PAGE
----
The Author's Due: Printing and the Prehistory of Copyright
University of Chicago Press, 15 փտվ, 2010 թ. - 360 էջ
The Author's Due offers an institutional and cultural history of books, the book trade, and the bibliographic ego. Joseph Loewenstein traces the emergence of possessive authorship from the establishment of a printing industry in England to the passage of the 1710 Statute of Anne, which provided the legal underpinnings for modern copyright. Along the way he demonstrates that the culture of books, including the idea of the author, is intimately tied to the practical trade of publishing those books.
As Loewenstein shows, copyright is a form of monopoly that developed alongside a range of related protections such as commercial trusts, manufacturing patents, and censorship, and cannot be understood apart from them. The regulation of the press pitted competing interests and rival monopolistic structures against one another—guildmembers and nonprofessionals, printers and booksellers, authors and publishers. These struggles, in turn, crucially shaped the literary and intellectual practices of early modern authors, as well as early capitalist economic organization.
With its probing look at the origins of modern copyright, The Author's Due will prove to be a watershed for historians, literary critics, and legal scholars alike.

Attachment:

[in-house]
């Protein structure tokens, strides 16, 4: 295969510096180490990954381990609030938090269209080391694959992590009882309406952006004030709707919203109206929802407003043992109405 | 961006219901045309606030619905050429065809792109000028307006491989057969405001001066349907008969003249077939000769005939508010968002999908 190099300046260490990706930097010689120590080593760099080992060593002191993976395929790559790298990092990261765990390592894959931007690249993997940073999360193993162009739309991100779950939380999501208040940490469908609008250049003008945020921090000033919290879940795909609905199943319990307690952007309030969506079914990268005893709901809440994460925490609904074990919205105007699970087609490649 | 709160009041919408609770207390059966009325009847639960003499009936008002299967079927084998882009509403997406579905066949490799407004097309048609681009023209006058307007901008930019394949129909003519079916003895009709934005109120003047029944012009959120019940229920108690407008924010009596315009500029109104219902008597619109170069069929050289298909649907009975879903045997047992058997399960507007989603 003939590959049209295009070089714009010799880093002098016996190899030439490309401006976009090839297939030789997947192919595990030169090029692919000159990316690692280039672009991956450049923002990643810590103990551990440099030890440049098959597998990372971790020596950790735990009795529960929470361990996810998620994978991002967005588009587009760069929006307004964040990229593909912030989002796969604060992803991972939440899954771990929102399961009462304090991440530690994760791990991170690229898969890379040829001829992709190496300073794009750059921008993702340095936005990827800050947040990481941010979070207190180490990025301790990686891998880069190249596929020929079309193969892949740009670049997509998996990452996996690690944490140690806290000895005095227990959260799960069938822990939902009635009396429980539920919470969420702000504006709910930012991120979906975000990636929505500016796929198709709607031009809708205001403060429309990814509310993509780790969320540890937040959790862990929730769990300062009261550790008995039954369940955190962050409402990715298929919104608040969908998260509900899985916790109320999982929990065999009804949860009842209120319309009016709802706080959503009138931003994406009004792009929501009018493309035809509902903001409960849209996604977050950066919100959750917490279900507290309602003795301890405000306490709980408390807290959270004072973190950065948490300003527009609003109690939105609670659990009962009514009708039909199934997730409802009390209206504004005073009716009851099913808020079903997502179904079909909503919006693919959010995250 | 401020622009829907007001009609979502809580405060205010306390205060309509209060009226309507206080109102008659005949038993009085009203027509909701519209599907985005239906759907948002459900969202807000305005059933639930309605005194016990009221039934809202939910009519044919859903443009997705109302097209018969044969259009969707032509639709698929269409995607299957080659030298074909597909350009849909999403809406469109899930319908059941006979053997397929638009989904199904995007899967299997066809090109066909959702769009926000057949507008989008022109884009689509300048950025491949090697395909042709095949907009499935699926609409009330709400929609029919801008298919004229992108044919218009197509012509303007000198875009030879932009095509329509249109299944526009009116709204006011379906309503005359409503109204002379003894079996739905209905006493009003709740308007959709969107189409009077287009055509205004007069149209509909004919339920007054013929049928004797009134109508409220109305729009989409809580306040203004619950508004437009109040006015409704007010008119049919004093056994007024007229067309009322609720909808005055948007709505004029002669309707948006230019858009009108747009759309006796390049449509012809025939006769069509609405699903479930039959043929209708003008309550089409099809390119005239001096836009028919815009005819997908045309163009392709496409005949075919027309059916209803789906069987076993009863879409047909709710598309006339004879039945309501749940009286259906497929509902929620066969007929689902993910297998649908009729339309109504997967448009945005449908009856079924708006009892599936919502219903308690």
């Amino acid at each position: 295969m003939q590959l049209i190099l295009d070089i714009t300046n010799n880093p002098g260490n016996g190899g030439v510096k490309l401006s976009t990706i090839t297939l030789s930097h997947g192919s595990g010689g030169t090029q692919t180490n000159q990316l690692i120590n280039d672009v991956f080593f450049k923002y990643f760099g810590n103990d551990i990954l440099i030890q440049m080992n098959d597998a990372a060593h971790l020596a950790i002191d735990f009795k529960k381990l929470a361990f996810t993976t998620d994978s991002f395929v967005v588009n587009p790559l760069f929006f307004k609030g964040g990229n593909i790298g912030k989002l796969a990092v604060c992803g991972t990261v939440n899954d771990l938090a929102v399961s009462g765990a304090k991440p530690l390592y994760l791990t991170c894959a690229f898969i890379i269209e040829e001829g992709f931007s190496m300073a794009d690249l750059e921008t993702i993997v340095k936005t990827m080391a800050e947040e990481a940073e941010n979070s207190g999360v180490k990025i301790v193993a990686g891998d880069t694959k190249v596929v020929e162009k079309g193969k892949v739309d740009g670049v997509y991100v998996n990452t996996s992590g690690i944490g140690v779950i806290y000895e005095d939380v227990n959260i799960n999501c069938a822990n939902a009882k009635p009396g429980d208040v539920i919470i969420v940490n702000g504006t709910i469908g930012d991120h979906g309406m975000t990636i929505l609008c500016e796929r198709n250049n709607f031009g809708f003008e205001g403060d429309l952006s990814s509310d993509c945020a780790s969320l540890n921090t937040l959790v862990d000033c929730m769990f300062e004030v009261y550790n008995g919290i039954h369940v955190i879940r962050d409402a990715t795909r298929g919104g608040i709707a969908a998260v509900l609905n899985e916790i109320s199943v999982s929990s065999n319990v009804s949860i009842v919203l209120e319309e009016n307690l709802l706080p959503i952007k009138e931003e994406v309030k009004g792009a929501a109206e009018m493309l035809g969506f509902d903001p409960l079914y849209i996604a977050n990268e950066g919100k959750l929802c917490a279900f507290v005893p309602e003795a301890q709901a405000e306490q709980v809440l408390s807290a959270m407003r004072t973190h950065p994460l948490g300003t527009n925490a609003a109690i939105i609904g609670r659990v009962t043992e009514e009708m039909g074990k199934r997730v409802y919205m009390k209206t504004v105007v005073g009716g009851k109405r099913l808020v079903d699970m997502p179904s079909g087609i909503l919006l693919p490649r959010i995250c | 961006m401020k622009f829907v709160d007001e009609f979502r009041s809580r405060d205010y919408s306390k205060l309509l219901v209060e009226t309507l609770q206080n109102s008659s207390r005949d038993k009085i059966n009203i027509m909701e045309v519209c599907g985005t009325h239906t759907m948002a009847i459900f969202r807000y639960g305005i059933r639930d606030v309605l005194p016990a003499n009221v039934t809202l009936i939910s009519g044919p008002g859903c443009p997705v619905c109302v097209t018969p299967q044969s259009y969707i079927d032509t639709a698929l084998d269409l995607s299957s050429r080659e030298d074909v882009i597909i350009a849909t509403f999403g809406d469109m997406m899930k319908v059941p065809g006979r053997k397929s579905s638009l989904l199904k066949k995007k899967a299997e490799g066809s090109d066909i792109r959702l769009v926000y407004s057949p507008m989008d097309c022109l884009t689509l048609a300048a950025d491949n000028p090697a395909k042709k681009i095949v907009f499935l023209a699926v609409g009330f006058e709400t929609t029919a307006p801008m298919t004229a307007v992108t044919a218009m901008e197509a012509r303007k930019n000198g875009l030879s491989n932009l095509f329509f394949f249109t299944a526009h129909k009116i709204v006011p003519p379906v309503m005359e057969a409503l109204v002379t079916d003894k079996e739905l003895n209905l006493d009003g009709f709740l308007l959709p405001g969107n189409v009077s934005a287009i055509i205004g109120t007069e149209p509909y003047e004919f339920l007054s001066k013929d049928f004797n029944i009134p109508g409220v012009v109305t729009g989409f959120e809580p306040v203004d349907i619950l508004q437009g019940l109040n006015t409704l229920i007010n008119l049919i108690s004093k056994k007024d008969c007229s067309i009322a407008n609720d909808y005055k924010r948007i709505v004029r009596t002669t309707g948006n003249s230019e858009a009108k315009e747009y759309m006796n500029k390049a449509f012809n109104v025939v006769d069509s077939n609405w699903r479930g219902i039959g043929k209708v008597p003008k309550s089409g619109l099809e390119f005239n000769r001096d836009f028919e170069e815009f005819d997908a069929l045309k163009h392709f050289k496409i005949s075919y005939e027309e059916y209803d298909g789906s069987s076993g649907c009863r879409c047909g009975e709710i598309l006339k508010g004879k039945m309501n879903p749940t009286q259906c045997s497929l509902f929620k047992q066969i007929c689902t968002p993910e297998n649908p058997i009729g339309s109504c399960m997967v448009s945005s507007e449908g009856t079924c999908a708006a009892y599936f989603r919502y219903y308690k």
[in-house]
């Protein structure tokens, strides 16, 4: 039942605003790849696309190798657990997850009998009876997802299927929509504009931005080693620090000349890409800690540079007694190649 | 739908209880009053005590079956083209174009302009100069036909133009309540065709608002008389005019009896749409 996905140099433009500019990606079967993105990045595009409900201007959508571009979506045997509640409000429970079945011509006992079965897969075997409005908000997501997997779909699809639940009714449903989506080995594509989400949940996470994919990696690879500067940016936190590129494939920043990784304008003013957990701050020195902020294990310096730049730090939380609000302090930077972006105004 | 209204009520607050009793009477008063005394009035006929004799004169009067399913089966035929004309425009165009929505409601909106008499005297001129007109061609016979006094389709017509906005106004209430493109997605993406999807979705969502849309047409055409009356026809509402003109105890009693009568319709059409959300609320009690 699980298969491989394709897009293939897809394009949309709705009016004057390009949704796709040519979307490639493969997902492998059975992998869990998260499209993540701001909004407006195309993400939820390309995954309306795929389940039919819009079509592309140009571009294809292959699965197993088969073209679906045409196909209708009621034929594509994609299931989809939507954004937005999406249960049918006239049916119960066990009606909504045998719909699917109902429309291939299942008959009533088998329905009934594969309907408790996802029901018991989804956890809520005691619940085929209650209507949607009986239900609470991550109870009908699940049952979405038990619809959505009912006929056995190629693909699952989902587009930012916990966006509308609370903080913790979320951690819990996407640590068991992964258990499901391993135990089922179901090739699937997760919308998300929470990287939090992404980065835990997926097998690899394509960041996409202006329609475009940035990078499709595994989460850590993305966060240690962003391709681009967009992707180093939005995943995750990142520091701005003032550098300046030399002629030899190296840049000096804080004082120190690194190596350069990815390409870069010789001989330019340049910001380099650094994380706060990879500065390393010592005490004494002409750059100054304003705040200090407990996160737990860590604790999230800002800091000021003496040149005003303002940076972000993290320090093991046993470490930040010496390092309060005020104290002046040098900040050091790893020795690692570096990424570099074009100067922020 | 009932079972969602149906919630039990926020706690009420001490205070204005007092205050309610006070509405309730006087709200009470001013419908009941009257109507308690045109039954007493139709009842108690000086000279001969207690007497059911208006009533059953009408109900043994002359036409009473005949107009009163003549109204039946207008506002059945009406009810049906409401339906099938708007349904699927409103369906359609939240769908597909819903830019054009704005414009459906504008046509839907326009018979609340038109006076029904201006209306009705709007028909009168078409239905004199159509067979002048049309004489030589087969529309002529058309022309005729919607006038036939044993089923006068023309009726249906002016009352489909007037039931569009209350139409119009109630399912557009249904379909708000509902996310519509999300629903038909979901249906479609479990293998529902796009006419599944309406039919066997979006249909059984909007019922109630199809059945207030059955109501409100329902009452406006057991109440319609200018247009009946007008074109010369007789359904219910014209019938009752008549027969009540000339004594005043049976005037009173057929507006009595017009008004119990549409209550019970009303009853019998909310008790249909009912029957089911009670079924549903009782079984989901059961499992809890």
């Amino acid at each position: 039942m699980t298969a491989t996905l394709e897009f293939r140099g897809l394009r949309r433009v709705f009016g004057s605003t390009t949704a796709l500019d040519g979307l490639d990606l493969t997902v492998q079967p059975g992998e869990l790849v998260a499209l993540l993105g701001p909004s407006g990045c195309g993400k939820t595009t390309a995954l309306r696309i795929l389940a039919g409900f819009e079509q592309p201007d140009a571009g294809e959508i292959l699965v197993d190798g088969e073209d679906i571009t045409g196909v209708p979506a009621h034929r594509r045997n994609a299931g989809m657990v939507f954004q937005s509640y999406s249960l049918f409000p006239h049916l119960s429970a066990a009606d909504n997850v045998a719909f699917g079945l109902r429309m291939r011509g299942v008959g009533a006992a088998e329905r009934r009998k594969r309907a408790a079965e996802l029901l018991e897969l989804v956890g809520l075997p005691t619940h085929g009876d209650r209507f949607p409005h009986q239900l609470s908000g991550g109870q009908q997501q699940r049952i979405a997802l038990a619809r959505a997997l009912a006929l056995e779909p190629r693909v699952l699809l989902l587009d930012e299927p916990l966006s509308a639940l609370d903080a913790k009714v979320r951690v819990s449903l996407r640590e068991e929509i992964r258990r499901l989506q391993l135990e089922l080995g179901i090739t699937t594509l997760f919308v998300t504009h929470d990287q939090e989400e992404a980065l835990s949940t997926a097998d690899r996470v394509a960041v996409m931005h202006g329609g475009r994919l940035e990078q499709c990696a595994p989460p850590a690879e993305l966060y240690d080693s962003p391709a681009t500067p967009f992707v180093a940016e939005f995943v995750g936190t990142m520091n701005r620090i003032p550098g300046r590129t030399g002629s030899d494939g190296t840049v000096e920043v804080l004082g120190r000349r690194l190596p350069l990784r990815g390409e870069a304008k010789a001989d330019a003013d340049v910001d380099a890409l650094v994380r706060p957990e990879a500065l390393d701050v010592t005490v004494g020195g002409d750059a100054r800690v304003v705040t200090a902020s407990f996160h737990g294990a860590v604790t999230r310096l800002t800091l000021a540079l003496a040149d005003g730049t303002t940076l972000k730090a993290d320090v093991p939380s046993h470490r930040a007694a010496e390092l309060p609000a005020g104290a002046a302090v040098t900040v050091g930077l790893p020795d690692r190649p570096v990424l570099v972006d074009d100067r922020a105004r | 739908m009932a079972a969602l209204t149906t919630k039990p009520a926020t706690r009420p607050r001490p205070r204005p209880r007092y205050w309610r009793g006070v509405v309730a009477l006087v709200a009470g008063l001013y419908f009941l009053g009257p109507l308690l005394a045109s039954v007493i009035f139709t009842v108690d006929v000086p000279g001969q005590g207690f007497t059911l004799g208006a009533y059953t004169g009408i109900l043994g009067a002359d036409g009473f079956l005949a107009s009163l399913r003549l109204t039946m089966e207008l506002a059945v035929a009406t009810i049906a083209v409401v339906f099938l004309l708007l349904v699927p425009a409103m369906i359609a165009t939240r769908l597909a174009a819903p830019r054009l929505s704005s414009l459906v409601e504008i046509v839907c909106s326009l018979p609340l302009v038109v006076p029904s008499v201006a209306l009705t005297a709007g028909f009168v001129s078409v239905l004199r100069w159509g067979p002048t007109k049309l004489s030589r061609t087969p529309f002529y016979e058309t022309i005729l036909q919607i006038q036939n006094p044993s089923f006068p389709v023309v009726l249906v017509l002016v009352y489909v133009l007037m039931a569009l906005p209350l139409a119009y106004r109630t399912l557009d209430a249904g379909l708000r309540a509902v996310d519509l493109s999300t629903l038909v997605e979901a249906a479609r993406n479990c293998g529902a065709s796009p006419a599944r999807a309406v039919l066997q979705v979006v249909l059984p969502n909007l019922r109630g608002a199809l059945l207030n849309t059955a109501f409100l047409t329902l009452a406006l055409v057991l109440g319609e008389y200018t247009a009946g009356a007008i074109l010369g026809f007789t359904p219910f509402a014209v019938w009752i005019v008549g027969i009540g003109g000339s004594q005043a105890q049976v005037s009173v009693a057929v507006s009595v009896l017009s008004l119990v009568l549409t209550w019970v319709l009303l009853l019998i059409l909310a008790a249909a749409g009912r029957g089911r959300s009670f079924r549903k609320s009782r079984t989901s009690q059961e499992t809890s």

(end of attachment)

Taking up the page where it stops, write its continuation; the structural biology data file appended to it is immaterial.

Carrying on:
What people are saying - Write a review
We haven't found any reviews in the usual places.
Այլ խմբագրություններ - View all
already appear Areopagitica argued argument assertion attempt authorship beginning Bible Bibliographical book trade booksellers called Cambridge censorship century chapter cited claims common law Company competition concerning continued copy course Court Crown culture earlier early economic edition effect Elizabethan England English fact ﬁgure ﬁrst force freedom grant guild Henry House ideological important industrial intellectual property interest invention John Jonson King late later least less letter Library licensing literary London Lords matter means Milton monopoly natural object offered original Parliament parliamentary particular patent perhaps persons petition play political Pollard practice prerogative Press printers printing privilege proclamation production protection publication published record registered regulation regulatory relations response rhetoric royal secure seems speciﬁcally stationers Statute term tion traditional University Press vols Wither Wolfe writing
All Book Search results »
Pseudonymous Shakespeare: Rioting Language in the Sidney Circle
Մասամբ դիտվող - 2006